JANUARY 15, 1983
One of my favorite novels of the century, Jean-Paul Sartre’s Nausea, portrays a totally discontented French scholar who gets a lift from the irrelevant material of daily existence only by listening to an old scratchy record of “Some of These Days, You’re Going to Miss Me, Honey”:
I think about a dean-shaven American with thick black eyebrows, suffocating with the heat, on the twenty-first floor of a New York skyscraper. The sky burns above New York, the blue of the sky is inflamed, enormous yellow flames come and lick the roofs; the Brooklyn children are going to put on bathing trunks and play under the water of a fire-hose. The dark room on the twenty-first floor cooks under a high pressure. The American with the black eyebrows sighs, gasps, and the sweat rolls down his cheeks. He is sitting, in shirt-sleeves, in front of his piano; he has a taste of smoke in his mouth and, vaguely, a ghost of a tune in his head. “Some of these days.” Tom will come in an hour with his hip flask; then both of them will lower themselves into leather armchairs and drink brimming glasses of whiskey and the fire of the sky will come and inflame their throats, they will feel the weight of an immense torrid slumber. . .
That’s the way it happened. That way or another way, it makes little difference. That is how it was born. It is the worn-out body of this Jew with black eyebrows which it chose to create.
Little as this may apply to the forgotten Shelton Brooks, who wrote “Some of These Days” back in 1910, it does recall, like some old Warner Brothers film biography, the remarkable feats, with or without whiskey, sometimes without a piano, of Israel Baline (Irving Berlin), Jacob Gershvin (George Gershwin), Hyman Altruck (Harold Arlen), and a whole army of arduous immigrant derived tunesmiths and song pluggers whose romance with America, and with romance itself, established the success of Tin Pan Alley.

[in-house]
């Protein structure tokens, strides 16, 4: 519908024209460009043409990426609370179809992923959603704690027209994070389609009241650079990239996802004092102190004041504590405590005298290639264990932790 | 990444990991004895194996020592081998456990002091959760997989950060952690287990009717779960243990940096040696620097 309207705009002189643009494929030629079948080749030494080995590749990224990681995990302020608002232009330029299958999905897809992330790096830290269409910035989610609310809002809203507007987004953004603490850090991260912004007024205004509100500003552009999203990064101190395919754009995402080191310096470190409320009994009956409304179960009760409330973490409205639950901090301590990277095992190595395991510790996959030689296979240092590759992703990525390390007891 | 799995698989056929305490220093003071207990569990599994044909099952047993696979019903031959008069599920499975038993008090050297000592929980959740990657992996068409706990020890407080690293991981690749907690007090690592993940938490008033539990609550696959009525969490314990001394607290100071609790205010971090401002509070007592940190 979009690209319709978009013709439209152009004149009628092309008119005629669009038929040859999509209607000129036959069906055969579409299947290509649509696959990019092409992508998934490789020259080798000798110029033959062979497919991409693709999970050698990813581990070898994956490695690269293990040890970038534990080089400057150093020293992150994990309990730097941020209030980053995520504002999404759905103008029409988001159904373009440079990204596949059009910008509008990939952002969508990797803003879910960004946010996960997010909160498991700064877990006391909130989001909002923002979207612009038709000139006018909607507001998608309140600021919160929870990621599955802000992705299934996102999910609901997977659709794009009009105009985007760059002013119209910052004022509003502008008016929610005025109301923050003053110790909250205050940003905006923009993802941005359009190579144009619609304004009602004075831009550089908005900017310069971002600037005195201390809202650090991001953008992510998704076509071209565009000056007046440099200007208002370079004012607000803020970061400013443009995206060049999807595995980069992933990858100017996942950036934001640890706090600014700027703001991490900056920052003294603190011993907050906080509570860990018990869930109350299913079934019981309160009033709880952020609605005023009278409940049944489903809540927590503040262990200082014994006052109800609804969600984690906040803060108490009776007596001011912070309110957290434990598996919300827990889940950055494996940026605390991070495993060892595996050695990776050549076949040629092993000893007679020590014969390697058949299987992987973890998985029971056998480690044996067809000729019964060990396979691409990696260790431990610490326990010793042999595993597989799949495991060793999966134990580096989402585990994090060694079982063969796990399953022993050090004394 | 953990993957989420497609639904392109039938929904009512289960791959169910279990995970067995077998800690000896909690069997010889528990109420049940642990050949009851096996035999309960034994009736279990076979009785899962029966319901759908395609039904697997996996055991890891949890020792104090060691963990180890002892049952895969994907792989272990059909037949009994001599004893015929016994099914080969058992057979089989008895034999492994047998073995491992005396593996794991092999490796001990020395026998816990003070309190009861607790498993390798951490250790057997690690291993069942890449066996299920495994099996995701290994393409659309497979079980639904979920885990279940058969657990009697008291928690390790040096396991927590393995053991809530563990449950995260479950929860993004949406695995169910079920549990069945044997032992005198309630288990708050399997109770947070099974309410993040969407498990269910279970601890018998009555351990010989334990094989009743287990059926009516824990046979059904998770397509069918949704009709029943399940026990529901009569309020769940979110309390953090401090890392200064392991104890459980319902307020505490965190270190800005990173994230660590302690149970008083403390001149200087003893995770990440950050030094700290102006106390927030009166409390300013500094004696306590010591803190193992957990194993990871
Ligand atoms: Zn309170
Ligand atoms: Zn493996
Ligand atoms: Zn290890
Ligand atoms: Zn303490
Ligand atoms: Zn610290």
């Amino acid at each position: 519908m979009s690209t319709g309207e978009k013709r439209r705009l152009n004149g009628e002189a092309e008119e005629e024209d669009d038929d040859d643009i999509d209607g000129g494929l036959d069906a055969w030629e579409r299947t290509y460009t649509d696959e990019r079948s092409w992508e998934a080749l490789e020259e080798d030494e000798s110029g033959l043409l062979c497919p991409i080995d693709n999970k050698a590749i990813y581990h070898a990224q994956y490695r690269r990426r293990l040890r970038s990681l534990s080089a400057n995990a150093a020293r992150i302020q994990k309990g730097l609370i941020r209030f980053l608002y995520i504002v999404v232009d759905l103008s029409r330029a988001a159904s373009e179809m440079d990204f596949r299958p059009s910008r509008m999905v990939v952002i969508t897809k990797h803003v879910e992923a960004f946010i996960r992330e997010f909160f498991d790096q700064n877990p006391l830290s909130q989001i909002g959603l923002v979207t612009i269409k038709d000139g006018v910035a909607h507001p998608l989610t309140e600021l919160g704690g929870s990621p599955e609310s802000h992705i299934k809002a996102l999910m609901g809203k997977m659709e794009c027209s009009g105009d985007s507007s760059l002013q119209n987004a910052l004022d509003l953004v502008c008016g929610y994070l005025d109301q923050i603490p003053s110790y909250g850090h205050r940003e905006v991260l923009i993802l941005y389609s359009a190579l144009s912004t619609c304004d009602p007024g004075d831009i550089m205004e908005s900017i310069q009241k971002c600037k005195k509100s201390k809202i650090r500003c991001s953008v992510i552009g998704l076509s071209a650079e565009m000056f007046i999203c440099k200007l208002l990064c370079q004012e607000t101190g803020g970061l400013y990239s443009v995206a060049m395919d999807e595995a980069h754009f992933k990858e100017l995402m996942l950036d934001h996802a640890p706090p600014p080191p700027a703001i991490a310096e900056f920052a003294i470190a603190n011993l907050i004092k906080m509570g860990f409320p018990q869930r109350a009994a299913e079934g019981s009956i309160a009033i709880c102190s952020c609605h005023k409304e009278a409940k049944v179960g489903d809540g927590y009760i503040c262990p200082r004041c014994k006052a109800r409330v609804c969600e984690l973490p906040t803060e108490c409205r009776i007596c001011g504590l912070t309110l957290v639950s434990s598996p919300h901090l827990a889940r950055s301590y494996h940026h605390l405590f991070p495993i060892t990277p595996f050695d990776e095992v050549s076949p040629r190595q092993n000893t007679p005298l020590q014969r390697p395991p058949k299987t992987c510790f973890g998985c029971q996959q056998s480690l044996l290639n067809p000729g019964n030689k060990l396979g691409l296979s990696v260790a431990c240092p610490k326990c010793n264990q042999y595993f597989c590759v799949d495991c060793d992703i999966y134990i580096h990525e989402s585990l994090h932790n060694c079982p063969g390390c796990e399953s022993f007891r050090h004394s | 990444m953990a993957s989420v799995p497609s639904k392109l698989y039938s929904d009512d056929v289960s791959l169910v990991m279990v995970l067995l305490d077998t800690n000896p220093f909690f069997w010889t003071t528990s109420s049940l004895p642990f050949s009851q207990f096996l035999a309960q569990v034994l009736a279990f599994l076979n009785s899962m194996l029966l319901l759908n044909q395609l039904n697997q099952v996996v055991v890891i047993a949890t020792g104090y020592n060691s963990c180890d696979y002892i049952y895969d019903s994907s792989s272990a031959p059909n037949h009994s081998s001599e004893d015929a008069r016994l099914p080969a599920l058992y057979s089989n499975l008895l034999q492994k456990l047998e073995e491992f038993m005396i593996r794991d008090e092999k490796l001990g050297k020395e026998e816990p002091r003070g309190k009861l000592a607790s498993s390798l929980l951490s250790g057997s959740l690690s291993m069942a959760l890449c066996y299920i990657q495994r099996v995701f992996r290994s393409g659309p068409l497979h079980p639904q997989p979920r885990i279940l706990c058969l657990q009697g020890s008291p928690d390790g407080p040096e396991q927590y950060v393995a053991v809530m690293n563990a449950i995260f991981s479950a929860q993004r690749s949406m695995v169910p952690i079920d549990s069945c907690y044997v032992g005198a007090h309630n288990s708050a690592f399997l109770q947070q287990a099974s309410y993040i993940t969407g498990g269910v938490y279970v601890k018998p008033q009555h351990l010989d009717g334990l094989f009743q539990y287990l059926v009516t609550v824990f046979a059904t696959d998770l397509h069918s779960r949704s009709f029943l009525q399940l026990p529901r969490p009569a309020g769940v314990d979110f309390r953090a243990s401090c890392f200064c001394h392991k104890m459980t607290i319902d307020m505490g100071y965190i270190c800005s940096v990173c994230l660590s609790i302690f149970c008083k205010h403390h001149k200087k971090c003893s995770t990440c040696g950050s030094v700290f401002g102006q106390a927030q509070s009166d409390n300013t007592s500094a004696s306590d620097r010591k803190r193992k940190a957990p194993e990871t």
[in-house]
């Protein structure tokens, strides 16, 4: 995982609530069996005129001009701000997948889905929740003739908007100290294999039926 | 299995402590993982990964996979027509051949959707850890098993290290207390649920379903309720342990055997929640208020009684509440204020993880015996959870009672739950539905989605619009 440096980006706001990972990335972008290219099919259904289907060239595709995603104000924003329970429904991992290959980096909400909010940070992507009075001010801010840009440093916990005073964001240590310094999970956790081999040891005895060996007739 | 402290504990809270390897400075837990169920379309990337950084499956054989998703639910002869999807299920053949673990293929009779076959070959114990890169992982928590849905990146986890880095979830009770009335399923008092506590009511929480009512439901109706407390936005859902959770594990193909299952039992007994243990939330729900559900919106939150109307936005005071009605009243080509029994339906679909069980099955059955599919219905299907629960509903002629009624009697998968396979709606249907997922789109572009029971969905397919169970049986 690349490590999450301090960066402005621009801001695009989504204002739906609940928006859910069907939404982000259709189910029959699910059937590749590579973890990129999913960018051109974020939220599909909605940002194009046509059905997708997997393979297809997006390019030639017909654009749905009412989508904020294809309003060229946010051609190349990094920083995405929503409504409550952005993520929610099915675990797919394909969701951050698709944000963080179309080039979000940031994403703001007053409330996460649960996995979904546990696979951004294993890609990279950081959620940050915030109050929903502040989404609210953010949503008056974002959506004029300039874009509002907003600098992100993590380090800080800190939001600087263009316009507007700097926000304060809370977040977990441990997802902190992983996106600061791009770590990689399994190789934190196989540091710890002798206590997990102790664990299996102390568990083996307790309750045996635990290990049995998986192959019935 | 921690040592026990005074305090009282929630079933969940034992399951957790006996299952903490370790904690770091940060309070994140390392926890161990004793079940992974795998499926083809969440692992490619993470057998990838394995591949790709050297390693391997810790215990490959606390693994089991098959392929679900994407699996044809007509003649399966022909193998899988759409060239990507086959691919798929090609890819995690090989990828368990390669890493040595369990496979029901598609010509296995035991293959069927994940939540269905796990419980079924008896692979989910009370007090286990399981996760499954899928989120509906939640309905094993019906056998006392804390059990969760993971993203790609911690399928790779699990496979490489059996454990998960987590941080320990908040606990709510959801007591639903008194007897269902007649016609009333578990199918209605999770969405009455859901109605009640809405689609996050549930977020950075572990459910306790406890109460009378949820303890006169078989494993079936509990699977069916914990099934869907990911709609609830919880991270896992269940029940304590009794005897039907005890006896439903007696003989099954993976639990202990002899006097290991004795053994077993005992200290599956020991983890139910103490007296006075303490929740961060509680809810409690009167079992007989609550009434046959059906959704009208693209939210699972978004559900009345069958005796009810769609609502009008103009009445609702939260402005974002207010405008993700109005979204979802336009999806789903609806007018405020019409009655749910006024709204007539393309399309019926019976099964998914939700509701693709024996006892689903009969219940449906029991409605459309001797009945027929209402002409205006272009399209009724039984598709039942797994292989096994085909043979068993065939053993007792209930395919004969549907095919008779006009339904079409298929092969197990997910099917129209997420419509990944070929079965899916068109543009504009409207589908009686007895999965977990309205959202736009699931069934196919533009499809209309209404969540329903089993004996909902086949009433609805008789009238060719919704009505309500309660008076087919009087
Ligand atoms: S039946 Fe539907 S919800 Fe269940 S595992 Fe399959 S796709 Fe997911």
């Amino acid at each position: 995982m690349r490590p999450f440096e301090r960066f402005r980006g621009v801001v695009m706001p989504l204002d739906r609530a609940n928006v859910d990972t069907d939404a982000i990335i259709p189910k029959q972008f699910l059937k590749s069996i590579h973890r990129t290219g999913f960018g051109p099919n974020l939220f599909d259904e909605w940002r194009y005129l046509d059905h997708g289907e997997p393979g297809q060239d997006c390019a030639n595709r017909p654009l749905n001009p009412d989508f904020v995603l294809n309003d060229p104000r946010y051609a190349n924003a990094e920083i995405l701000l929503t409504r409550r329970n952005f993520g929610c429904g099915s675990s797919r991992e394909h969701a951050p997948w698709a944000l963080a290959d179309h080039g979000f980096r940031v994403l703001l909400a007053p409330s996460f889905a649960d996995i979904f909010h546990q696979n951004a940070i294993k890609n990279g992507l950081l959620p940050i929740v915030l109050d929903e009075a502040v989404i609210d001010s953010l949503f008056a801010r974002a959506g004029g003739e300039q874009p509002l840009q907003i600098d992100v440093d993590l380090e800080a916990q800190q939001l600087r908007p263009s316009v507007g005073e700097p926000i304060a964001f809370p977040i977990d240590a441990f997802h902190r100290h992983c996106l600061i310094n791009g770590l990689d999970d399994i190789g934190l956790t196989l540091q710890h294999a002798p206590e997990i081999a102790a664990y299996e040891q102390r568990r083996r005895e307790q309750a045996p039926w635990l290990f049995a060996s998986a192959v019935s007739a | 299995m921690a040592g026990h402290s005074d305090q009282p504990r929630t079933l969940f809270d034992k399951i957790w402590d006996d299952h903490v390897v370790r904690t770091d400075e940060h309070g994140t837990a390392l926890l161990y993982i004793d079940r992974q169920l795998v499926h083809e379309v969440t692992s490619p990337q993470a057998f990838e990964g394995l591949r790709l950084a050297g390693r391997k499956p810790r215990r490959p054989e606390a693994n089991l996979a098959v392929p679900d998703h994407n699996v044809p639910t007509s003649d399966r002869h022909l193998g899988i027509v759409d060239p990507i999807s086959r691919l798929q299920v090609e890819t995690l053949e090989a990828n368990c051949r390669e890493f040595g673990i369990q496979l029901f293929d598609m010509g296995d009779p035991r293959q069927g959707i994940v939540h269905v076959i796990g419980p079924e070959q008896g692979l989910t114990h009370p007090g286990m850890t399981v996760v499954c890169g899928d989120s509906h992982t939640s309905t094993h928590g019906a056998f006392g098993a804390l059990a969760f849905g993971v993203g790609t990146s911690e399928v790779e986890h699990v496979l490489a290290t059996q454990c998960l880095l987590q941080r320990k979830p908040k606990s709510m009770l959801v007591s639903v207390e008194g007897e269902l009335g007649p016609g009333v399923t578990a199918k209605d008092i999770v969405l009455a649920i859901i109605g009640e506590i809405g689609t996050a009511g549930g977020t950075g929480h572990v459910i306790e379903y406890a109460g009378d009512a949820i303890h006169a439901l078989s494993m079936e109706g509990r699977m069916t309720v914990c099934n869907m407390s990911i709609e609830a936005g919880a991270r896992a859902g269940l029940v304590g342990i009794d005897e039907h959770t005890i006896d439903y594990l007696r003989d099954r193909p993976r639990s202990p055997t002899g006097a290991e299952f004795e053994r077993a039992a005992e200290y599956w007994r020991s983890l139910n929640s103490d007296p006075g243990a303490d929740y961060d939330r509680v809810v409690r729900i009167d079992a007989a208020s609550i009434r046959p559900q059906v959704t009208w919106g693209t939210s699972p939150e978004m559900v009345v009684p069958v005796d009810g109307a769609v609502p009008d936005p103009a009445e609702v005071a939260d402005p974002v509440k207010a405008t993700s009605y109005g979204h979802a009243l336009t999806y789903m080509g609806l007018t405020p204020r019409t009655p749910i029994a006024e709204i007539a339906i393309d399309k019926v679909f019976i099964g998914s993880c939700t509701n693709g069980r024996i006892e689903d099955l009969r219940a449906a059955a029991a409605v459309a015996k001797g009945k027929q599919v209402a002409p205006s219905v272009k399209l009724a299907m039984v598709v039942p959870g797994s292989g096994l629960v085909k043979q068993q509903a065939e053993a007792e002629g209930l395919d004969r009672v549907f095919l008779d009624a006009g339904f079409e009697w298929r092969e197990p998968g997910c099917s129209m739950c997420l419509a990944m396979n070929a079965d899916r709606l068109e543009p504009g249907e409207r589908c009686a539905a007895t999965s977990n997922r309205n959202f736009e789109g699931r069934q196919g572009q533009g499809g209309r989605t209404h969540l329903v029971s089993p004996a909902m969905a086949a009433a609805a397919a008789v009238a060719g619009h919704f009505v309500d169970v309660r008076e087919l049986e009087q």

Cole Porter from Peru, Indiana, (Yale ’13, Keys and Skull And Bones) was distinctly different, and not only because he was (almost always) “cool” and “high society”; he was his own lyricist, and the wittiest and most resourceful master of the double entendre in the generally uninspired body of American vers de societe. Only in our musical theater has Broadway consistently justified itself. Only because he was so fashionable in international society as to be, up to the very late 1920s, unfashionable for Broadway, was Porter able to get his enduring wit and mischief into musical comedy. The Complete Lyrics of Cole Porter is the fullest, heaviest, and most sumptuous proof of just how delightfully Porter has endured.
Others might accentuate the positive. Porter slipped easily into the negative. He was not a romantic (except about Yale friendships) and his passion for women, a very general one, was less marked than his delight in “friendship”:
If you’re ever down a well, ring my bell.
If you ever catch on fire, send a wire.
If you ever lose your teeth and you’re out
It’s friendship, friendship.
Just a perfect blendship.
When other friendships are up the crick.
Ours will still be slick.
He was married for some thirty-five years to a very wealthy woman, older than himself, who was once “the most beautiful woman in the world,” but whose first marriage “turned her off the sexual side of marriage.” This was definitely a relationship without amatory sweat. Still, Porter, already rich, was launched by marriage into life with the “rich rich.” The Porters were chummy with the Prince of Wales, Lady de Mendl, Bernard Berenson, Noel Coward, and of course Elsa Maxwell, a now forgotten prop of “society” who at one time was as indispensable as a Pekinese. Porter smoothly denied that he was a snob—“I just like the best.”
The legends about the whole European idyll of Linda and myself are greatly exaggerated. It is true that we bought a $250,000 house in Paris with zebra rugs and a platinum-leaf room, but we rarely used it. We were generally somewhere else—England, Italy, or Spain. As for the four-year lease on the Palazzo Rezzonico [Venice], it is true we held parties which the social set of that day felt to be a little dazzling.